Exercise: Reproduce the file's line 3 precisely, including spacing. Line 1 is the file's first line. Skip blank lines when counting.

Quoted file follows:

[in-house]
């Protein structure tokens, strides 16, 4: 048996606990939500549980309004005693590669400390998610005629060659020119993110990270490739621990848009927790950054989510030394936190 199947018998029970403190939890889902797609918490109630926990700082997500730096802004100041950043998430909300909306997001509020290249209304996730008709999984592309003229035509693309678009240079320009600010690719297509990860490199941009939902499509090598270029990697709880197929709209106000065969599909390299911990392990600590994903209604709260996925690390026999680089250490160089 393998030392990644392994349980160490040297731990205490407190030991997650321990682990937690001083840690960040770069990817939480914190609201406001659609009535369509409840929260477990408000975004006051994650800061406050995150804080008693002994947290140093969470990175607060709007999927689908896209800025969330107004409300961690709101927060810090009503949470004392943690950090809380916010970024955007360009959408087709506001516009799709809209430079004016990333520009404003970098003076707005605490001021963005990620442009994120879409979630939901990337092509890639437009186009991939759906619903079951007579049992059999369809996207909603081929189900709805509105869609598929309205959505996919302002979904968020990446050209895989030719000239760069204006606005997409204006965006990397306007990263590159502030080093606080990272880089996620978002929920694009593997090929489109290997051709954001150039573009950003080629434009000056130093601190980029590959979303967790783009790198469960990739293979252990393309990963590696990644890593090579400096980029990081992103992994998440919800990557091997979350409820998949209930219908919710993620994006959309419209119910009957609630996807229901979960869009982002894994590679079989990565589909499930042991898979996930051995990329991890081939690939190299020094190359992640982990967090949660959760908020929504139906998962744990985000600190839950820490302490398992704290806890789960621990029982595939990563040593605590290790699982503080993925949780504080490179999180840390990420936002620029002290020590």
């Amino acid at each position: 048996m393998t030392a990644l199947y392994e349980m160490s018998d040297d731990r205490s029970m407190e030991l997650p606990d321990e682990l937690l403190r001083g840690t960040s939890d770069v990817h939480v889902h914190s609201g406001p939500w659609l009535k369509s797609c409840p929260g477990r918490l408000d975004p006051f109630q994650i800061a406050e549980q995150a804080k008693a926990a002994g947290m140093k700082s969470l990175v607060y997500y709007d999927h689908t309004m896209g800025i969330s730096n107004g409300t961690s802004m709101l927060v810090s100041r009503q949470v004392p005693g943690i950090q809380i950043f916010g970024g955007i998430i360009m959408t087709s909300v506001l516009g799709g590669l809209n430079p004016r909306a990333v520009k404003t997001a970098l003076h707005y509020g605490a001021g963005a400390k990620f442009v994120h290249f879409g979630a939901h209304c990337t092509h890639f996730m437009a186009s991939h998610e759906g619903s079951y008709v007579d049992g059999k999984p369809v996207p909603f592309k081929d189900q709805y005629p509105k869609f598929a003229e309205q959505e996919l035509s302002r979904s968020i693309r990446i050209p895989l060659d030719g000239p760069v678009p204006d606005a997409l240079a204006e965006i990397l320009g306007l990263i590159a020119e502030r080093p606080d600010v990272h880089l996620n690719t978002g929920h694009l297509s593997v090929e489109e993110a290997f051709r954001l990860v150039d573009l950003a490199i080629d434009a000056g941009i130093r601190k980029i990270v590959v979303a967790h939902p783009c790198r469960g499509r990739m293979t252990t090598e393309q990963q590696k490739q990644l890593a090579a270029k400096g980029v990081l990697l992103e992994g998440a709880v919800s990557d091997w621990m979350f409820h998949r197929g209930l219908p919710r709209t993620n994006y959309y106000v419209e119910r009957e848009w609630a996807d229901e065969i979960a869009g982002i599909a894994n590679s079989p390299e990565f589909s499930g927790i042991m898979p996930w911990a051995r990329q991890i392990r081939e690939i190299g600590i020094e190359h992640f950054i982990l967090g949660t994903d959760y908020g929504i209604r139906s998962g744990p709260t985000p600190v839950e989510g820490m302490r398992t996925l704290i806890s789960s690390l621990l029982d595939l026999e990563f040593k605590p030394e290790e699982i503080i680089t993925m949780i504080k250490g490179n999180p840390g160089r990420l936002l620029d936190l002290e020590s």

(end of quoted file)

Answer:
């Amino acid at each position: 048996m393998t030392a990644l199947y392994e349980m160490s018998d040297d731990r205490s029970m407190e030991l997650p606990d321990e682990l937690l403190r001083g840690t960040s939890d770069v990817h939480v889902h914190s609201g406001p939500w659609l009535k369509s797609c409840p929260g477990r918490l408000d975004p006051f109630q994650i800061a406050e549980q995150a804080k008693a926990a002994g947290m140093k700082s969470l990175v607060y997500y709007d999927h689908t309004m896209g800025i969330s730096n107004g409300t961690s802004m709101l927060v810090s100041r009503q949470v004392p005693g943690i950090q809380i950043f916010g970024g955007i998430i360009m959408t087709s909300v506001l516009g799709g590669l809209n430079p004016r909306a990333v520009k404003t997001a970098l003076h707005y509020g605490a001021g963005a400390k990620f442009v994120h290249f879409g979630a939901h209304c990337t092509h890639f996730m437009a186009s991939h998610e759906g619903s079951y008709v007579d049992g059999k999984p369809v996207p909603f592309k081929d189900q709805y005629p509105k869609f598929a003229e309205q959505e996919l035509s302002r979904s968020i693309r990446i050209p895989l060659d030719g000239p760069v678009p204006d606005a997409l240079a204006e965006i990397l320009g306007l990263i590159a020119e502030r080093p606080d600010v990272h880089l996620n690719t978002g929920h694009l297509s593997v090929e489109e993110a290997f051709r954001l990860v150039d573009l950003a490199i080629d434009a000056g941009i130093r601190k980029i990270v590959v979303a967790h939902p783009c790198r469960g499509r990739m293979t252990t090598e393309q990963q590696k490739q990644l890593a090579a270029k400096g980029v990081l990697l992103e992994g998440a709880v919800s990557d091997w621990m979350f409820h998949r197929g209930l219908p919710r709209t993620n994006y959309y106000v419209e119910r009957e848009w609630a996807d229901e065969i979960a869009g982002i599909a894994n590679s079989p390299e990565f589909s499930g927790i042991m898979p996930w911990a051995r990329q991890i392990r081939e690939i190299g600590i020094e190359h992640f950054i982990l967090g949660t994903d959760y908020g929504i209604r139906s998962g744990p709260t985000p600190v839950e989510g820490m302490r398992t996925l704290i806890s789960s690390l621990l029982d595939l026999e990563f040593k605590p030394e290790e699982i503080i680089t993925m949780i504080k250490g490179n999180p840390g160089r990420l936002l620029d936190l002290e020590s």